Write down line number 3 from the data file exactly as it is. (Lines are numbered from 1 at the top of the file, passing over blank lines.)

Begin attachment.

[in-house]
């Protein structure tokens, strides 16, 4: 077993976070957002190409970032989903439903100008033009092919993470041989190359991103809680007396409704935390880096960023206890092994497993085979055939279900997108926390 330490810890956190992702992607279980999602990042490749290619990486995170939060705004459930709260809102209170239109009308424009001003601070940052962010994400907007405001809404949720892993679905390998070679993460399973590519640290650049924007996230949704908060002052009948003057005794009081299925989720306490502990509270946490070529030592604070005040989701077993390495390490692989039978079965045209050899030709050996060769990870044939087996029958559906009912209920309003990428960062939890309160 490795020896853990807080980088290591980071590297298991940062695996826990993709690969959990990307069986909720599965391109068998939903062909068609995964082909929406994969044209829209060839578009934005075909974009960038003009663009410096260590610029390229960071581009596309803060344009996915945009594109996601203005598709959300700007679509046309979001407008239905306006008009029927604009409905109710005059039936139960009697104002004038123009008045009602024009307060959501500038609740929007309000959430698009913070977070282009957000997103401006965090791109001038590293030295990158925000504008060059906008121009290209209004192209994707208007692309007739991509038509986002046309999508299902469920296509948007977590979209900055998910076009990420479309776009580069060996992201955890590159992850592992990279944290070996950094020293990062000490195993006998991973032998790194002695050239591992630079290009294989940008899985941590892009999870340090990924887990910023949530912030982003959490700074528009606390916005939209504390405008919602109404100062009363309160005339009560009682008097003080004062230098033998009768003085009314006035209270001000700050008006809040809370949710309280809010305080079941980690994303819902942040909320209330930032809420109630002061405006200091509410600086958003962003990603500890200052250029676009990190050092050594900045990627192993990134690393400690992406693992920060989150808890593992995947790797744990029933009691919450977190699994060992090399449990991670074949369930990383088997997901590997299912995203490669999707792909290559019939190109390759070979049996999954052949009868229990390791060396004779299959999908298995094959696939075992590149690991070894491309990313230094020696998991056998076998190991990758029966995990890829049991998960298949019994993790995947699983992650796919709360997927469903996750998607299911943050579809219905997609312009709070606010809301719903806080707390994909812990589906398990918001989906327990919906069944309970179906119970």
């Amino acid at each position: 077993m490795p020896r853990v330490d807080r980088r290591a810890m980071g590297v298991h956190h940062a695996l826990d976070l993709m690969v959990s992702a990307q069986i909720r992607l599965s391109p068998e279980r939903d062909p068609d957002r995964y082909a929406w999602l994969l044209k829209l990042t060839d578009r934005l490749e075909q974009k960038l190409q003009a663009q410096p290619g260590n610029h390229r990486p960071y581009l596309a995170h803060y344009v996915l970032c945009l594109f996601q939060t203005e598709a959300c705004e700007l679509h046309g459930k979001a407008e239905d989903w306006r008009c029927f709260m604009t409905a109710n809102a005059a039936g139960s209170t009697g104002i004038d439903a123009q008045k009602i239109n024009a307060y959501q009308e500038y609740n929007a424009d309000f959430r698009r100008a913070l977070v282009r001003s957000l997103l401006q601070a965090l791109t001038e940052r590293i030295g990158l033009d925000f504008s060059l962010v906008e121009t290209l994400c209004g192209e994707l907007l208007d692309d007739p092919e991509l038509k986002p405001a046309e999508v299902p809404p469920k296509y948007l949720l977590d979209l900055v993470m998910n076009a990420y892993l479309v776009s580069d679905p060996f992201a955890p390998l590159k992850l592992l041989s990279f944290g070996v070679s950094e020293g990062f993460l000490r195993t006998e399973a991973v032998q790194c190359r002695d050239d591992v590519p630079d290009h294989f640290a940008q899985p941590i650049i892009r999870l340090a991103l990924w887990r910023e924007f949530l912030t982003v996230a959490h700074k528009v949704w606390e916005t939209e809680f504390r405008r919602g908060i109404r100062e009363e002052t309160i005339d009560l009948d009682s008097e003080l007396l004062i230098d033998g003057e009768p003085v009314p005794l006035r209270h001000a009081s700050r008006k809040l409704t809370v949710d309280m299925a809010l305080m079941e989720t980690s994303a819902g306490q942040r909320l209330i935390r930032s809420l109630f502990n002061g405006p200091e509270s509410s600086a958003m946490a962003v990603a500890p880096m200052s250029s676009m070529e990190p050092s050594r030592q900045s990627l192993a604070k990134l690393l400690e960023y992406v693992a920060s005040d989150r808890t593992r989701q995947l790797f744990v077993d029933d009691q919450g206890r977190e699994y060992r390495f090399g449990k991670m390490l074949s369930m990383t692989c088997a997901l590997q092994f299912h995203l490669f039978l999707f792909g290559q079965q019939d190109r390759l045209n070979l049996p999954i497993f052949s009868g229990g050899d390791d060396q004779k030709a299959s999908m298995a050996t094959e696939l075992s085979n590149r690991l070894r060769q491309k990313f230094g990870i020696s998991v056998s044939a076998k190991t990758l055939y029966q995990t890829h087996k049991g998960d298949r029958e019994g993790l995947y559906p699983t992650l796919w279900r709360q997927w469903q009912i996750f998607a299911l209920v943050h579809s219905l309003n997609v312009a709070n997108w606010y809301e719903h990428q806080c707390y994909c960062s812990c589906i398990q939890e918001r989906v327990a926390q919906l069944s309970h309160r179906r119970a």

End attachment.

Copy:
């Amino acid at each position: 077993m490795p020896r853990v330490d807080r980088r290591a810890m980071g590297v298991h956190h940062a695996l826990d976070l993709m690969v959990s992702a990307q069986i909720r992607l599965s391109p068998e279980r939903d062909p068609d957002r995964y082909a929406w999602l994969l044209k829209l990042t060839d578009r934005l490749e075909q974009k960038l190409q003009a663009q410096p290619g260590n610029h390229r990486p960071y581009l596309a995170h803060y344009v996915l970032c945009l594109f996601q939060t203005e598709a959300c705004e700007l679509h046309g459930k979001a407008e239905d989903w306006r008009c029927f709260m604009t409905a109710n809102a005059a039936g139960s209170t009697g104002i004038d439903a123009q008045k009602i239109n024009a307060y959501q009308e500038y609740n929007a424009d309000f959430r698009r100008a913070l977070v282009r001003s957000l997103l401006q601070a965090l791109t001038e940052r590293i030295g990158l033009d925000f504008s060059l962010v906008e121009t290209l994400c209004g192209e994707l907007l208007d692309d007739p092919e991509l038509k986002p405001a046309e999508v299902p809404p469920k296509y948007l949720l977590d979209l900055v993470m998910n076009a990420y892993l479309v776009s580069d679905p060996f992201a955890p390998l590159k992850l592992l041989s990279f944290g070996v070679s950094e020293g990062f993460l000490r195993t006998e399973a991973v032998q790194c190359r002695d050239d591992v590519p630079d290009h294989f640290a940008q899985p941590i650049i892009r999870l340090a991103l990924w887990r910023e924007f949530l912030t982003v996230a959490h700074k528009v949704w606390e916005t939209e809680f504390r405008r919602g908060i109404r100062e009363e002052t309160i005339d009560l009948d009682s008097e003080l007396l004062i230098d033998g003057e009768p003085v009314p005794l006035r209270h001000a009081s700050r008006k809040l409704t809370v949710d309280m299925a809010l305080m079941e989720t980690s994303a819902g306490q942040r909320l209330i935390r930032s809420l109630f502990n002061g405006p200091e509270s509410s600086a958003m946490a962003v990603a500890p880096m200052s250029s676009m070529e990190p050092s050594r030592q900045s990627l192993a604070k990134l690393l400690e960023y992406v693992a920060s005040d989150r808890t593992r989701q995947l790797f744990v077993d029933d009691q919450g206890r977190e699994y060992r390495f090399g449990k991670m390490l074949s369930m990383t692989c088997a997901l590997q092994f299912h995203l490669f039978l999707f792909g290559q079965q019939d190109r390759l045209n070979l049996p999954i497993f052949s009868g229990g050899d390791d060396q004779k030709a299959s999908m298995a050996t094959e696939l075992s085979n590149r690991l070894r060769q491309k990313f230094g990870i020696s998991v056998s044939a076998k190991t990758l055939y029966q995990t890829h087996k049991g998960d298949r029958e019994g993790l995947y559906p699983t992650l796919w279900r709360q997927w469903q009912i996750f998607a299911l209920v943050h579809s219905l309003n997609v312009a709070n997108w606010y809301e719903h990428q806080c707390y994909c960062s812990c589906i398990q939890e918001r989906v327990a926390q919906l069944s309970h309160r179906r119970a």